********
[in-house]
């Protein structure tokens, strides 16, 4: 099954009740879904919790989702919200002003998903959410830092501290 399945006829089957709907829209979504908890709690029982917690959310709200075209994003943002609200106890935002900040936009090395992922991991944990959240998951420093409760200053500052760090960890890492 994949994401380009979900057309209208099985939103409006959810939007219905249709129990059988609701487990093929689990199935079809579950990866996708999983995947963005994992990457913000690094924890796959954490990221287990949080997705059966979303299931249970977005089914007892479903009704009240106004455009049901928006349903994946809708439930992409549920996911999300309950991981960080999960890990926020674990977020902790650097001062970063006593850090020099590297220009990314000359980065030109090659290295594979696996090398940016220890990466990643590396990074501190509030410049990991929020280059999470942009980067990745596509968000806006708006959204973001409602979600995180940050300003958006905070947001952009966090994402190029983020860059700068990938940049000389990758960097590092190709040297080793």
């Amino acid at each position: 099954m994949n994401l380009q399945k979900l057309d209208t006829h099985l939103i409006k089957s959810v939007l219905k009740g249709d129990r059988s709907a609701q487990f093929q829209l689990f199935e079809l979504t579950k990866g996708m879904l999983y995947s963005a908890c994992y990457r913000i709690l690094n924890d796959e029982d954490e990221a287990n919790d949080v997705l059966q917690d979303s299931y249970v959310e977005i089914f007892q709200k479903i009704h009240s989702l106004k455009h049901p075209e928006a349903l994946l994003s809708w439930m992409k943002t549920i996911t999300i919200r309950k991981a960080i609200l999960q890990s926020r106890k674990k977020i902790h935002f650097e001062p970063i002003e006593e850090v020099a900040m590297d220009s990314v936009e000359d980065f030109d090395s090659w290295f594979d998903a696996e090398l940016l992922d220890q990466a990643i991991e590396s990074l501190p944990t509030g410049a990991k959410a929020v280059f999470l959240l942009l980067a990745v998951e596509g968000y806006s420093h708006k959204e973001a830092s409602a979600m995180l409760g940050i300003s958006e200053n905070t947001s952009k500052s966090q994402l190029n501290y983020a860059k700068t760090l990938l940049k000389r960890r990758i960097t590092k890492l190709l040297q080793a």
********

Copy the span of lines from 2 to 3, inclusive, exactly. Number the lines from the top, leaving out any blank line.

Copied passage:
């Protein structure tokens, strides 16, 4: 099954009740879904919790989702919200002003998903959410830092501290 399945006829089957709907829209979504908890709690029982917690959310709200075209994003943002609200106890935002900040936009090395992922991991944990959240998951420093409760200053500052760090960890890492 994949994401380009979900057309209208099985939103409006959810939007219905249709129990059988609701487990093929689990199935079809579950990866996708999983995947963005994992990457913000690094924890796959954490990221287990949080997705059966979303299931249970977005089914007892479903009704009240106004455009049901928006349903994946809708439930992409549920996911999300309950991981960080999960890990926020674990977020902790650097001062970063006593850090020099590297220009990314000359980065030109090659290295594979696996090398940016220890990466990643590396990074501190509030410049990991929020280059999470942009980067990745596509968000806006708006959204973001409602979600995180940050300003958006905070947001952009966090994402190029983020860059700068990938940049000389990758960097590092190709040297080793």
């Amino acid at each position: 099954m994949n994401l380009q399945k979900l057309d209208t006829h099985l939103i409006k089957s959810v939007l219905k009740g249709d129990r059988s709907a609701q487990f093929q829209l689990f199935e079809l979504t579950k990866g996708m879904l999983y995947s963005a908890c994992y990457r913000i709690l690094n924890d796959e029982d954490e990221a287990n919790d949080v997705l059966q917690d979303s299931y249970v959310e977005i089914f007892q709200k479903i009704h009240s989702l106004k455009h049901p075209e928006a349903l994946l994003s809708w439930m992409k943002t549920i996911t999300i919200r309950k991981a960080i609200l999960q890990s926020r106890k674990k977020i902790h935002f650097e001062p970063i002003e006593e850090v020099a900040m590297d220009s990314v936009e000359d980065f030109d090395s090659w290295f594979d998903a696996e090398l940016l992922d220890q990466a990643i991991e590396s990074l501190p944990t509030g410049a990991k959410a929020v280059f999470l959240l942009l980067a990745v998951e596509g968000y806006s420093h708006k959204e973001a830092s409602a979600m995180l409760g940050i300003s958006e200053n905070t947001s952009k500052s966090q994402l190029n501290y983020a860059k700068t760090l990938l940049k000389r960890r990758i960097t590092k890492l190709l040297q080793a």